By all accounts, St. Pete’s investment in bike trails and lanes, known as Citytrails, has been wildly successful in living down the city’s reputation as one of the most dangerous places in American to be a pedestrian or cyclist.
The trails’ increased popularity, however, has come at a cost – a recent spike in crime: three recent rapes, an explosion of robberies and brutal assaults.
Despite citizen complaints, until recently, there has been little supervision, no emergency communication devices or high crime area warning signs on the trails.
St. Pete’s Citytrails’ home page states that Vision 2020 identified making St. Petersburg the most “pedestrian friendly city in the country” a city wide priority.
Our bicycle club is well known and well attended, and we provide space for a bicycle repair co-op at the shuffleboard complex. Plans are in the works to install bike rental kiosks in downtown. St. Pete’s commitment to cycling is clear, but after three particularly violent incidences occurred over an eight day period in early February the St. Pete Police Dept. issued an advisory: cyclist should travel in groups, avoid poorly lit areas and avoid suspicious people.
At council last week, Lee Allen, questioned the adequacy of the police response and requested that the council instruct staff to compile crime statistics for all trails within the city limits of St. Petersburg.
“I am fairly sure that there are many more incidents that didn’t make the newspaper,” Allen said, “We would all like to think that St. Pete is progressive and supports alternative modes of transportation…[we need] much greater monitoring and [police] presence and cameras.”
The recently reported incidents took place on a secluded section of the Pinellas Trail, a countywide ‘Rails to Trails’ project that runs through an industrial area – the Metropolitan Planning Organization (MPO), in collaboration with the city, has oversight of that portion of the trail.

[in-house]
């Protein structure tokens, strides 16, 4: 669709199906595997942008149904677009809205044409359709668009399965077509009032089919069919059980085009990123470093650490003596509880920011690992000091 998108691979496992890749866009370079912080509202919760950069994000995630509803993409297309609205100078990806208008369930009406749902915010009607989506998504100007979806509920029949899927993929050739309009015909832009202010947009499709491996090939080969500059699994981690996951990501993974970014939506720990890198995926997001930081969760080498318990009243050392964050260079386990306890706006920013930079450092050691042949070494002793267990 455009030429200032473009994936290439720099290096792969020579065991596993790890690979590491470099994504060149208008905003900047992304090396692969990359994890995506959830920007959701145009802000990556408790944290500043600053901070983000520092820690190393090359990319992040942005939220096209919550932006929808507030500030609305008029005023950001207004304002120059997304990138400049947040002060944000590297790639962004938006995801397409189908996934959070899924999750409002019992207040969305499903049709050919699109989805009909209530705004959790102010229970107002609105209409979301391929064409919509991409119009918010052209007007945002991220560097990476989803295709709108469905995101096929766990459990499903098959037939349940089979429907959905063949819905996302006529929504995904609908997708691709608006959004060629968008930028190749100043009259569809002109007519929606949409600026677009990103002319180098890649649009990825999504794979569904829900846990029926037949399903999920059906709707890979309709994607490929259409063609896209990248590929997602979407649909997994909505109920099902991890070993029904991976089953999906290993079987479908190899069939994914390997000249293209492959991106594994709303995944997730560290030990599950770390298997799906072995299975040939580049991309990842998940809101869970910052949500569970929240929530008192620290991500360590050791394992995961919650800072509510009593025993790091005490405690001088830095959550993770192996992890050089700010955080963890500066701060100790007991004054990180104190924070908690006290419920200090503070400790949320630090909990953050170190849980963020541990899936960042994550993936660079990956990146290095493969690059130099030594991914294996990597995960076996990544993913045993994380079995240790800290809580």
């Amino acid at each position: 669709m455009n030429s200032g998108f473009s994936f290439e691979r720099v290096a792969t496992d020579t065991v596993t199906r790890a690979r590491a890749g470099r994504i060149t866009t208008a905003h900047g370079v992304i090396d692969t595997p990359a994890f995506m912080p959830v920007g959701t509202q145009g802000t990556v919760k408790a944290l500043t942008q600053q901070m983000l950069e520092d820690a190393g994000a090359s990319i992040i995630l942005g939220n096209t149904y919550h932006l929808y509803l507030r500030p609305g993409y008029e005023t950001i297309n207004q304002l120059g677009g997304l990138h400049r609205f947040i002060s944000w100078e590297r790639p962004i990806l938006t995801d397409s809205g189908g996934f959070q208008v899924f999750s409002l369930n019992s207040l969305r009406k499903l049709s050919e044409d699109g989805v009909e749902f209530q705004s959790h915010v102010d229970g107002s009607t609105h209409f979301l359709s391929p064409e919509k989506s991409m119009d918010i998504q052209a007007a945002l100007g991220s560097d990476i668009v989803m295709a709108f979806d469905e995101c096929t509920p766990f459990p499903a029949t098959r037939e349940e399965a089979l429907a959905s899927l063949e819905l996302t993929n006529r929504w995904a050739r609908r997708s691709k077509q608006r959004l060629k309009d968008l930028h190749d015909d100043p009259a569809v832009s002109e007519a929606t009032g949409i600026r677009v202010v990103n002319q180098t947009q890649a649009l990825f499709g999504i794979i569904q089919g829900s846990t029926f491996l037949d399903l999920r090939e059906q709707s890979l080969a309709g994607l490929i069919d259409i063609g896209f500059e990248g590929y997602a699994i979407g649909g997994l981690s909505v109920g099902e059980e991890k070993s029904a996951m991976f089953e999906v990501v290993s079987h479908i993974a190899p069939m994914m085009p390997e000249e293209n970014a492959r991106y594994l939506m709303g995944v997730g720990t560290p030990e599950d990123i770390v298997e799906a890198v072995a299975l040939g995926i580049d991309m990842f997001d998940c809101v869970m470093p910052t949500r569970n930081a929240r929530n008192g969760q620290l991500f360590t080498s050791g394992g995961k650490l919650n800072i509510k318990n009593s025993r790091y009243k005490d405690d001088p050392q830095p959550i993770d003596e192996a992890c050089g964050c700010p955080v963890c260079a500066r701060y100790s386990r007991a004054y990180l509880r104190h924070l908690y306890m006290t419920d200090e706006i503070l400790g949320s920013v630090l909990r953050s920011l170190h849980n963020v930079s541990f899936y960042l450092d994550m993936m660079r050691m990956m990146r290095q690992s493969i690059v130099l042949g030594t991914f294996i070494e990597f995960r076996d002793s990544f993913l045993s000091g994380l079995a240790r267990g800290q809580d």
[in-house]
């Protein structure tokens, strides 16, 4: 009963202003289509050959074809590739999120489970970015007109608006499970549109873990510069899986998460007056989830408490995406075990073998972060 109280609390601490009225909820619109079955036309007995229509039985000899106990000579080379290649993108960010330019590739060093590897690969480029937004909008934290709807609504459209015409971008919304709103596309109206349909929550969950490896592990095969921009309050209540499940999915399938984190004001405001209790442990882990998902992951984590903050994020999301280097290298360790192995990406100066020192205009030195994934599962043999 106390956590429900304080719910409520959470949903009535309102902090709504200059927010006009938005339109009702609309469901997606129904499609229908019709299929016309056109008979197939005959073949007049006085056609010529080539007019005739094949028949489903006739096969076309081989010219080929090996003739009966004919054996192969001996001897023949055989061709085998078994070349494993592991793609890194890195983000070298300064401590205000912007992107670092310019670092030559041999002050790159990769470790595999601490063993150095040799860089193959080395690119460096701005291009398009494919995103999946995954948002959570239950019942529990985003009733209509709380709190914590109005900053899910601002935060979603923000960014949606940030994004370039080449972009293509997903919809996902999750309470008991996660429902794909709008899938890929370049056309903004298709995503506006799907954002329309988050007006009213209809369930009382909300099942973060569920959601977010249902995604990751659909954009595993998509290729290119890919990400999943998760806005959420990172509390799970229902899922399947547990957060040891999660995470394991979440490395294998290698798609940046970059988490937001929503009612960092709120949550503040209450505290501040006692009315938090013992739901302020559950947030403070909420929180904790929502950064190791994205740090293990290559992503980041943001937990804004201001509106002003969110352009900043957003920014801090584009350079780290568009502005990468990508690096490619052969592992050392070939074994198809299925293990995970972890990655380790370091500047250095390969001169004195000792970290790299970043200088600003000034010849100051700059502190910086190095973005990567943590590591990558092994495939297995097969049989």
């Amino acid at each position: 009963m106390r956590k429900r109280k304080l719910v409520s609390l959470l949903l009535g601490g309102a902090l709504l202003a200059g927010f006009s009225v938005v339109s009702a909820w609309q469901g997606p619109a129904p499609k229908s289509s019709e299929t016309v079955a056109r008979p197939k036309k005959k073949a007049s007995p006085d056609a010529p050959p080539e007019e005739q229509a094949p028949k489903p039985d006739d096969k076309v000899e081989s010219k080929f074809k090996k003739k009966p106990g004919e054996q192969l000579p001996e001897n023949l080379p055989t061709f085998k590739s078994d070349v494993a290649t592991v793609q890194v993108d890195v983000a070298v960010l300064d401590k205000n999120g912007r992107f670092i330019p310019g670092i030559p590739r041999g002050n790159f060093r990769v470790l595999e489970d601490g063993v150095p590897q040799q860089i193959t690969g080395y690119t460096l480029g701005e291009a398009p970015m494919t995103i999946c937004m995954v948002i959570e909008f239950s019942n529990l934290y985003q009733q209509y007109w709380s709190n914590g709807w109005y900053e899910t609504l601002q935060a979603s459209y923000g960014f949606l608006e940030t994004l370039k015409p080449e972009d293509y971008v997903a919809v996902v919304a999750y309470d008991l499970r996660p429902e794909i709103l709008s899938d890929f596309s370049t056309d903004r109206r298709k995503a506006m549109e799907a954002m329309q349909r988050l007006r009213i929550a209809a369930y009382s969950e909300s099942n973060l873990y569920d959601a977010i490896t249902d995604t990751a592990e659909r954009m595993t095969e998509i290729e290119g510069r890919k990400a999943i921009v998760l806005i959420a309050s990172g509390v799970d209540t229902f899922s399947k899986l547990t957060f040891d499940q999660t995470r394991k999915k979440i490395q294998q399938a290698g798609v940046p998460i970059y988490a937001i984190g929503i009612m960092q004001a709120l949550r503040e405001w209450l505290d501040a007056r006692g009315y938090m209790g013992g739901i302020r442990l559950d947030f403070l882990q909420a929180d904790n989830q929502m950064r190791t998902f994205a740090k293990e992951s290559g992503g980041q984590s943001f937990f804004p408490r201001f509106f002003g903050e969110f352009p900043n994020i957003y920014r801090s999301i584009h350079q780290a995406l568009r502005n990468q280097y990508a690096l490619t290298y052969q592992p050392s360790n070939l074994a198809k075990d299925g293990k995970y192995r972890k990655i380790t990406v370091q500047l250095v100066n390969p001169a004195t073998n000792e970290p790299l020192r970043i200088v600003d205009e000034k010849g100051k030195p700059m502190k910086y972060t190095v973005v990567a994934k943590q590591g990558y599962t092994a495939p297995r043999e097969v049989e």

“[The MPO] has a safety task force and our police department has been very proactive in dealing with this,” said Councilman Wengay Newton, an MPO board member.
“Think about the thousands of people who travel that trail every day in our beautiful city, I don’t want people to think that it is inherently dangerous…you have incidents on the trails throughout,” he said.
Councilman Steve Kornell concurred with Allen and assured him that he would request the information.
“We put a lot of cameras downtown, and we could have put some of them on the trail,” said Kornell. He then went on to say that stepping up patrols and other preventative measures are long past due and necessary to preserve cyclists’ safety and confidence.
“I have received many e-mails,” Kornell said, “My concern is that this is not new…there were some more, minor incidents, and there could have been some prevention at that point…I don’t know how to tell [my constituents] to just go ahead and ride that trail.”
Councilman Charlie Gerdes said, “If the trails are not safe, people aren’t going to use them.”
Councilman Karl Nurse pointed out that undercover operations have recently been stepped up.
The city needs to take immediate action. It currently has police bikes, police horses and golf carts at its disposal and could easily increase daytime police visibility and presence along the trail.
Solar powered emergency phone kiosks, with cameras are another possible solution and could be added in higher crime areas, along the trails, at regular intervals. The kiosks are stand alone and require minimal installation.
Requesting the crime stats is a good first step in creating a long range safety plan for Citytrails, but right now St. Pete needs action. Merely warning people about stranger danger goes beyond woefully inadequate and it is a slap in the face to the three women who were recently violated because of lax security along the trail.